“It’s very, very hard to sleep” with the bass beat at the post, he said. “If I have to do work in the evening, it’s hard to concentrate. It’s really difficult to go out on my patio because of this persistent beat, beat, beat.”

But Paul Kohlenberger, president of the Greater McLean Chamber of Commerce, said the group supported the post’s appeal of the county’s ruling.
Kohlenberger grew up in McLean not far from the post and cited the post’s contributions to the community, including hosting community forums and events involving Scouting, Daughters of the American Revolution, Rotary and other groups.

BZA members were split on how to proceed.

“I think that what is going on that’s generated these complaints exceeds the special-exception authority or use that was granted,” said BZA Secretary Karen Day. She moved to uphold the zoning administrator’s ruling, but the motion failed for lack of a second.

“There’s a lot of things going on here, but I can’t conclude that the principal use is the weekend rentals,” said BZA Vice Chairman James Hart. “I think that’s a small part of it and it’s annoying and that’s what’s driving the complaints.”

“I would suggest we come up with a solution that meets the needs of both sides,” said BZA member Daniel Aminoff.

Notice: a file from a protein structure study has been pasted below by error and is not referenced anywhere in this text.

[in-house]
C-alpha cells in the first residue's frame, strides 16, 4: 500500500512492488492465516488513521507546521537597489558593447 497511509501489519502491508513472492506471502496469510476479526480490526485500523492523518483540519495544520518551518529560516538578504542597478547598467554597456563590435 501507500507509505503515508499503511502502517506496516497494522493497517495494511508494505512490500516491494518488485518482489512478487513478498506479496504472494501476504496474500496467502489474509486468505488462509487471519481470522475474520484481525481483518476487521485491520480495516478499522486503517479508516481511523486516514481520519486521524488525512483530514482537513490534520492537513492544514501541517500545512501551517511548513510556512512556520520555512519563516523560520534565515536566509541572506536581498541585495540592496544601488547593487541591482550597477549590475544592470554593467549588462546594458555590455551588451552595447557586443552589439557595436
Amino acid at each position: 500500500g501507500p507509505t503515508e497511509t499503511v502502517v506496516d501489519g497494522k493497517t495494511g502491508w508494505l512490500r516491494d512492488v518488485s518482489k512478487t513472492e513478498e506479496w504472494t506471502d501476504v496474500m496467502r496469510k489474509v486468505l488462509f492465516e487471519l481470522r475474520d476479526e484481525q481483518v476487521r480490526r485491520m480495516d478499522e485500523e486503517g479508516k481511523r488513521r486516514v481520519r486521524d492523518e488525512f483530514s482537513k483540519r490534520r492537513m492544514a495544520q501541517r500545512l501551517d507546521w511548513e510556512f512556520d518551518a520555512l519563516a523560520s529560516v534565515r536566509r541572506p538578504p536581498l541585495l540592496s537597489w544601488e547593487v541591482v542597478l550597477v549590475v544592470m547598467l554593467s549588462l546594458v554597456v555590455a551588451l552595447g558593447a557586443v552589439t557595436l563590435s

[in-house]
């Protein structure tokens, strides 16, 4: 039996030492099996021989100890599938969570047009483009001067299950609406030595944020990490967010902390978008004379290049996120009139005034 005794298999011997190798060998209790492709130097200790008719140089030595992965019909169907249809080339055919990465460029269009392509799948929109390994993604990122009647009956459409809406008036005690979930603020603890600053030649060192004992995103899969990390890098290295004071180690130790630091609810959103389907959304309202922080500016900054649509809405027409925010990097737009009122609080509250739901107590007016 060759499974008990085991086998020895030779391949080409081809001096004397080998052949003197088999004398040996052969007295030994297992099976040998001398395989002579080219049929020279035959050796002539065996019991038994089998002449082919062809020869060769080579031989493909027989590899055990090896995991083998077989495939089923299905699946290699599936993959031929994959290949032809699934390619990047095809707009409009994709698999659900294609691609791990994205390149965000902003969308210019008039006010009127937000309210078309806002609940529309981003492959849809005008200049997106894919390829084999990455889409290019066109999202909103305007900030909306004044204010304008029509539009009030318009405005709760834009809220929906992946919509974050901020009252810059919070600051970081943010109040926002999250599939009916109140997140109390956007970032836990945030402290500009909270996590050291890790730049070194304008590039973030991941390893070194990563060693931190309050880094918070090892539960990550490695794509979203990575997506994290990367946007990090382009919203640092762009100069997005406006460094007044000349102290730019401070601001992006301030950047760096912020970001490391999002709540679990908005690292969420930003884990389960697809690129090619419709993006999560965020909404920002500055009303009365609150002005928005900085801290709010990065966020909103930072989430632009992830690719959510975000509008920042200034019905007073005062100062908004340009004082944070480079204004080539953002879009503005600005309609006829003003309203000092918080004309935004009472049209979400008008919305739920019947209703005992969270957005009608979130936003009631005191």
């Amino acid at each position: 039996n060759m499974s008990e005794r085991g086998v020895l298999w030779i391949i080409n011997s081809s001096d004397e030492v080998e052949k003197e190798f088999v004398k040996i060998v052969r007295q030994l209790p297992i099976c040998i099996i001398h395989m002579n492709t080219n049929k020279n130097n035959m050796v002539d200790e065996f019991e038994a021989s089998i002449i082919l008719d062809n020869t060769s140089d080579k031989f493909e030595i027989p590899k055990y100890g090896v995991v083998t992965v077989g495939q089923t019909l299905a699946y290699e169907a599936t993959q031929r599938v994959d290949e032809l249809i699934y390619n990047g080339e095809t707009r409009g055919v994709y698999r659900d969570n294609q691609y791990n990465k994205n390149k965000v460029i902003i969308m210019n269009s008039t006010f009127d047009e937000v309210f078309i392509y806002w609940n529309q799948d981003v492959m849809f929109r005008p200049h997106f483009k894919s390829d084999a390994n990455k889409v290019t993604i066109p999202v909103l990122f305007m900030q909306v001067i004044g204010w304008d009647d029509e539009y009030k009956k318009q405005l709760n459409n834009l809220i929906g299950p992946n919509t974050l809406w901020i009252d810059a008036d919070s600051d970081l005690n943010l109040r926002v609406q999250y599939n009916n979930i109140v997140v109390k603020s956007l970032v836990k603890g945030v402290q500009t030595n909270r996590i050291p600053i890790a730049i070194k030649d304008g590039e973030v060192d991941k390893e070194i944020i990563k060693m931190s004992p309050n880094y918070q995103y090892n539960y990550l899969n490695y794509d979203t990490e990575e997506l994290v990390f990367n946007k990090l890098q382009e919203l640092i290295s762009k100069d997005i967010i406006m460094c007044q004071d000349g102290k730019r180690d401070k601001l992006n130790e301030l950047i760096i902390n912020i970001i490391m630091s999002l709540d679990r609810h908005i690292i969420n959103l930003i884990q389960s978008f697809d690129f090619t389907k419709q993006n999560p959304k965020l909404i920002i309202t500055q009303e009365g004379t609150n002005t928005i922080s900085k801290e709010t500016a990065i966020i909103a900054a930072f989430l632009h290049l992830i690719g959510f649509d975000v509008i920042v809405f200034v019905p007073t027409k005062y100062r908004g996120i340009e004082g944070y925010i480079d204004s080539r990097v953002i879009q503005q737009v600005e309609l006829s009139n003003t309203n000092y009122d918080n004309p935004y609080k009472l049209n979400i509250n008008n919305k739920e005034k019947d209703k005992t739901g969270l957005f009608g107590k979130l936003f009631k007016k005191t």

Hart presided over the meeting. Chairman John Ribble III and member Thomas Smith III were absent.

The ruling can be appealed to the Circuit Court, BZA officials told the Sun Gazette.

The BZA’s recent ruling was not the first time county officials and post leaders had squared off. The county’ Department of Code Compliance in 2018 issued the post a notice of violation of rules governing indoor commercial recreation. Post officials appealed and the BZA overturned the zoning administrator’s ruling in 2019.

Post leaders met with county staffers from 2019 through 2021 to try to find solutions to community complaints that county officials had received.

The post has addressed complaints by installing more video-monitoring cameras, limiting rental hours, making contracts more forceful, made more sound-proofing improvements, and closing up and insulating windows, Rosati said.